Rais­ing the speed limit Are we there yet?

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The short an­swer is an em­phatic no, we’re not! Just prior to Christ­mas, the NZ Trans­port Agency (NZTA) an­nounced that it was con­sid­er­ing rais­ing the open road speed limit from 100kph to 110kph. As is of­ten the case, some sec­tors of the me­dia wrote it up as ap­ply­ing ev­ery­where, and com­men­taries fo­cused on that. My first thought was, who is the noddy that came up with this daft idea? On fur­ther in­ves­ti­ga­tion (read: check­ing of the NZTA web­site), it be­came clear that the pro­posal was for tar­get­ing some sec­tions of Auck­land’s South­ern Mo­tor­way and a part of the Waikato Ex­press­way. And that was it. There was no sug­ges­tion, im­plied or oth­er­wise, that would have in­di­cated that any roads in the South Is­land were be­ing con­sid­ered. How­ever, as is of­ten the case with some me­dia, don’t let the facts get in the way of an oth­er­wise good story! Any­one with a mod­icum of com­mon sense would have im­me­di­ately re­al­ized that there are two — on re­flec­tion, three — im­por­tant ques­tions which must be asked be­fore rais­ing the lim­its: (1) Is the road suit­able? (2) Is the over­all stan­dard of driv­ing good enough to be able to han­dle the greater speeds? (3) Are the ve­hi­cles ca­pa­ble of the speeds?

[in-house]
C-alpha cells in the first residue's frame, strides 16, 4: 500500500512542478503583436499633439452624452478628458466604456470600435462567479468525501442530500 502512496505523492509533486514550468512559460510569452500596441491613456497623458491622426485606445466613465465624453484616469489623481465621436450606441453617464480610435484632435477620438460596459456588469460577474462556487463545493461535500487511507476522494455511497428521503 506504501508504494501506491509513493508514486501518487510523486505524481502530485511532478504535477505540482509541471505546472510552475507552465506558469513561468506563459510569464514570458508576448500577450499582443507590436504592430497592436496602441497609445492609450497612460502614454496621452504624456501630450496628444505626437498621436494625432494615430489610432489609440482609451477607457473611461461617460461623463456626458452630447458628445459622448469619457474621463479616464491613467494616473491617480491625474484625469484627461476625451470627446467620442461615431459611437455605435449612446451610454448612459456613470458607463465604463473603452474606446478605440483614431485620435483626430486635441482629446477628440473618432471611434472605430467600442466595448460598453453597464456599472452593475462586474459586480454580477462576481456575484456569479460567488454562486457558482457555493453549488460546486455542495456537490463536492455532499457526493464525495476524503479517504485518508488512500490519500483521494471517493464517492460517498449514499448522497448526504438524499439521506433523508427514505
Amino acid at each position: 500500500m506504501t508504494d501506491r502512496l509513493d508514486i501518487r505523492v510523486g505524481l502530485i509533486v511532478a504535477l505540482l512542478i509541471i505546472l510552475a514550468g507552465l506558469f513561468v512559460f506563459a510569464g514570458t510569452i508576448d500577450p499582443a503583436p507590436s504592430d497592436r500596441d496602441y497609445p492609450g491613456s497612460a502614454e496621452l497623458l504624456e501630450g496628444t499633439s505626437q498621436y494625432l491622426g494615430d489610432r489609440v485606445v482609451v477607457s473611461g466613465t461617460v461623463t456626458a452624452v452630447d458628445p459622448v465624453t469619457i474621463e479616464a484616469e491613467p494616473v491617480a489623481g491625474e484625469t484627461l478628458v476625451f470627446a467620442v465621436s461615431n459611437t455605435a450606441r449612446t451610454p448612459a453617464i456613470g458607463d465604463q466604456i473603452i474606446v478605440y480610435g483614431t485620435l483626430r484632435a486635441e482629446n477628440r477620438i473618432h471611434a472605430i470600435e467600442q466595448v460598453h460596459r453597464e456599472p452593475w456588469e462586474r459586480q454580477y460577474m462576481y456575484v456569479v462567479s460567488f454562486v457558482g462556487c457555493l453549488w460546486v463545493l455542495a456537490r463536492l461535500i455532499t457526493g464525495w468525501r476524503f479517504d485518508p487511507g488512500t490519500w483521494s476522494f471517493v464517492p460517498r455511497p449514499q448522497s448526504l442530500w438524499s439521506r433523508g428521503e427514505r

Fac­tors two and three are in­ex­tri­ca­bly linked, as I will ex­plain.